Peterson Suspension Highlights Corporal Punishment Divide; It’s Often Legal


The Adrian Peterson case dramatically illustrates why the line between corporal punishment and child abuse is so hard to draw in society and law, the Christian Science Monitor reports. After days of indecision, the Minnesota Vikings banned their star running back from team activities until legal proceedings are resolved. He was arrested on charges of child abuse for allegedly hitting his 4-year-old son with a wooden “switch.” The mounting public outcry caused Nike to suspend its endorsement contract with Peterson. Peterson’s defense struck a deep cultural chord. He said he had been disciplined the same way as a child, and that “the way my parents disciplined me has a great deal to do with the success I have enjoyed as a man.”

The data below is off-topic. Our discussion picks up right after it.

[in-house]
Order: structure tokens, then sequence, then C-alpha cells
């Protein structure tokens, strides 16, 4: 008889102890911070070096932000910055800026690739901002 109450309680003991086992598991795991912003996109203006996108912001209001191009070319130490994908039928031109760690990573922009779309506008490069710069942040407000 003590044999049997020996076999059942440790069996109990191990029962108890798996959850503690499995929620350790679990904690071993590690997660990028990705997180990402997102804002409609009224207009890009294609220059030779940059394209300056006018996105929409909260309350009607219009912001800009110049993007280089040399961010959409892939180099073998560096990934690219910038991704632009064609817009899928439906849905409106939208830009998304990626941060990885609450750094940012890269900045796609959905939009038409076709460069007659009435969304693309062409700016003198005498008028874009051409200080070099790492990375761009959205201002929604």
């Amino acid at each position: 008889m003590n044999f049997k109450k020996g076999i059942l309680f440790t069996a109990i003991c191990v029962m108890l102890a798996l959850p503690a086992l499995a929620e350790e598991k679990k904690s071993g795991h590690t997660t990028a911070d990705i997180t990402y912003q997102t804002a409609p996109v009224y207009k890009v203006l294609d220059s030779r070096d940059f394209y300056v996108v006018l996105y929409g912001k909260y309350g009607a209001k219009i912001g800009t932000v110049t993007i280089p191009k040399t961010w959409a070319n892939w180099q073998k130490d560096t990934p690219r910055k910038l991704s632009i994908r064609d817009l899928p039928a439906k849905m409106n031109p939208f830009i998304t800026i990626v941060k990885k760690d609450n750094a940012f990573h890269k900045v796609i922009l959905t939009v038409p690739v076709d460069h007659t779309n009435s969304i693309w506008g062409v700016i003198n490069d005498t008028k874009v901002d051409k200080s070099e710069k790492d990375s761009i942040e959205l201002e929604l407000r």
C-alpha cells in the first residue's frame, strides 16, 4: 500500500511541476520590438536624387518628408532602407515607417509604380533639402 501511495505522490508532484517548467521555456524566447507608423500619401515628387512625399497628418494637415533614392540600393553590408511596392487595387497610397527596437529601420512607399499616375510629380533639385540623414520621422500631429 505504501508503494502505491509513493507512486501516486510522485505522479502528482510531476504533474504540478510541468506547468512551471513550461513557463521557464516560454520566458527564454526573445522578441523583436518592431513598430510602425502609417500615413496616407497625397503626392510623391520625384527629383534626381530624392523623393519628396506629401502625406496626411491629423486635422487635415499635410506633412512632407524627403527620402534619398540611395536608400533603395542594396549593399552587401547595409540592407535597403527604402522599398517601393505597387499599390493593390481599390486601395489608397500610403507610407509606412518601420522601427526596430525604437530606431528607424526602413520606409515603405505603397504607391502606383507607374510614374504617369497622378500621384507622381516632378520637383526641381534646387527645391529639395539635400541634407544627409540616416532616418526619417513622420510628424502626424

Research consistently shows that corporal punishment, such as repeated spanking, has long-lasting negative consequences, ranging from increased likelihood for psychiatric disorders to poor academic performance. Peterson’s statement resonates with many Americans and highlights why states have found it hard to pass laws against corporal punishment. Negative effects of corporal punishment “in medium to heavy doses, have been so well studied,” says Alan Kazdin, a Yale professor of child psychiatry. “But what is there to do? What is there to say? It's embedded in our culture.” Corporal punishment is legal in the U.S., and laws vary. Nineteen states allow corporal punishment in public and private schools. In the domestic setting, the practice is legal in all 50 states.

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